Moving to the orchestration commercial model requires change on many levels. That’s why pharmacos will need a strong leader in the Chief Orchestration Officer (COO) position. Pharma employees are also people, and change is one of their most common fears. A COO with a clear horizontal view can navigate the organization through a complex environment, to a place where it is delighting customers, operating more efficiently, and achieving higher profit margins.
The pharmaceutical manufacturing industry continues to rank as one of the most complex industries in the world. At the core of its complexity are regulatory changes and rapid transformations prompting probing questions on how the pharmaceutical manufacturing industry (pharmacos) will evolve. Particularly, how will pharmacos continue to commercialize drugs in the life sciences marketplace
Until now, commercial operations of most pharmacos consisted of retrofitted tools such as sales force automation, customer relationship management systems for field force purposes, marketing automation, digital message execution, and delivery tools for multichannel marketing purposes. These awkwardly retrofitted, non-industry specific systems, “coupled” (only slightly integrated) with a handful of industry specific technology tools and processes make up commercial operations. Pharmacos rely on these tools for formulary and/or guideline inclusion, market access, medical affairs, key opinion leader feedback, and home office/call center tools.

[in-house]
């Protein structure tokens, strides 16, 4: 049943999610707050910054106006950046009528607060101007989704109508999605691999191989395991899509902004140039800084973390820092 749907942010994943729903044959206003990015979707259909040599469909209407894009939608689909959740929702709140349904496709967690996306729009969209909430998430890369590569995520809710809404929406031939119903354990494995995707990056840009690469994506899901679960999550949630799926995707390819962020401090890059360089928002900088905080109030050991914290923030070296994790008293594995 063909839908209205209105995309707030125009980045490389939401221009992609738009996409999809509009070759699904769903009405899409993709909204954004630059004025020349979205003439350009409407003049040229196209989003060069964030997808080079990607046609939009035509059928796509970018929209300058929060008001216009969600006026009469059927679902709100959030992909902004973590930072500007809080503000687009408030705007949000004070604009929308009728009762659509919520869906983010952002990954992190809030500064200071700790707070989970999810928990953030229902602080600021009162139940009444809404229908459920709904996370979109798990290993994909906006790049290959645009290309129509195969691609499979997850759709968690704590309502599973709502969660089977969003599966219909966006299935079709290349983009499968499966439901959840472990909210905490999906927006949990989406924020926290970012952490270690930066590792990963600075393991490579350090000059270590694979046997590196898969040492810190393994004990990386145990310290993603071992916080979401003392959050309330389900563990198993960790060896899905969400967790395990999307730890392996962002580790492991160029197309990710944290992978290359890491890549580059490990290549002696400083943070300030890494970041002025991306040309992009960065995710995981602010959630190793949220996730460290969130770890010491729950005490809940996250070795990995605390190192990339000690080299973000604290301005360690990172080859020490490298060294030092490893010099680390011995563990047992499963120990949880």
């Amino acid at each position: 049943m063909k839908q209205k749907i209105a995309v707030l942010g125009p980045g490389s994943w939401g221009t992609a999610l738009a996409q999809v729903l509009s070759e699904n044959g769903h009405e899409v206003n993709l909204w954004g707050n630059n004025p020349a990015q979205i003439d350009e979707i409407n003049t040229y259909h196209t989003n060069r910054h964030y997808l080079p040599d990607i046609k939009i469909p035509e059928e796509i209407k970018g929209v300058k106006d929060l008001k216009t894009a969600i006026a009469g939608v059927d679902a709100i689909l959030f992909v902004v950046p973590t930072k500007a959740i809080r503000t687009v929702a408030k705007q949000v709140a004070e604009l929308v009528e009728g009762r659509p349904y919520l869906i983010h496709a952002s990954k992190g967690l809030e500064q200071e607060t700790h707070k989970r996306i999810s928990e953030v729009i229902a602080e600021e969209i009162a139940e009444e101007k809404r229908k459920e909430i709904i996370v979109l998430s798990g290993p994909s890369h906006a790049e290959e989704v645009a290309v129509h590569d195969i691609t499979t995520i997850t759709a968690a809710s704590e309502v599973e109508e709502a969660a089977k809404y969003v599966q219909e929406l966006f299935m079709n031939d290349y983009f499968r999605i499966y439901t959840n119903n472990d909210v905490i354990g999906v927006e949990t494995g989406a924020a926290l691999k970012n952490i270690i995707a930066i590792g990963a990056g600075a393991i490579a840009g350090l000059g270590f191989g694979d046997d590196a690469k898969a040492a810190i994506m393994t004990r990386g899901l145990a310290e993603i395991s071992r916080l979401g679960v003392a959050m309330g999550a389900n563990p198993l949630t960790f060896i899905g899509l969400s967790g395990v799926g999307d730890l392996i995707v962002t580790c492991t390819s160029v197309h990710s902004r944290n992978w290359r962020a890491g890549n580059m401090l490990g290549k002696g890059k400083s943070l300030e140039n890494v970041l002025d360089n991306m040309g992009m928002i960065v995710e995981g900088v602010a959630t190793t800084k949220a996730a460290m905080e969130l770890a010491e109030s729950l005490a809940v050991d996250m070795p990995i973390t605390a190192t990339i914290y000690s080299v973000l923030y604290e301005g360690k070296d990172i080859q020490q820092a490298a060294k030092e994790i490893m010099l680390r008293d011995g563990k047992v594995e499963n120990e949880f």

One could argue that executives in commercial operations in most pharmacos today are magicians, “making the most” by coupling non-industry specific tools in a retrofitted way, to meet the industry standards of efficiency, measurability and effectiveness to to enable differentiation in commercial operations. This is like trying to make an Indy 500 race car from retrofitted parts, and ending up with a functioning pace car. In 2018, pharmacos sales are projected to be $1.6 trillion, challenging these “magicians” to make the most of a smorgasbord of tools and processes to drive sales. If these projections are to be true, then commercial operations must evolve and become more efficient, faster, and deliver near real time responses and solutions to meet the increasing demands from the life sciences marketplace.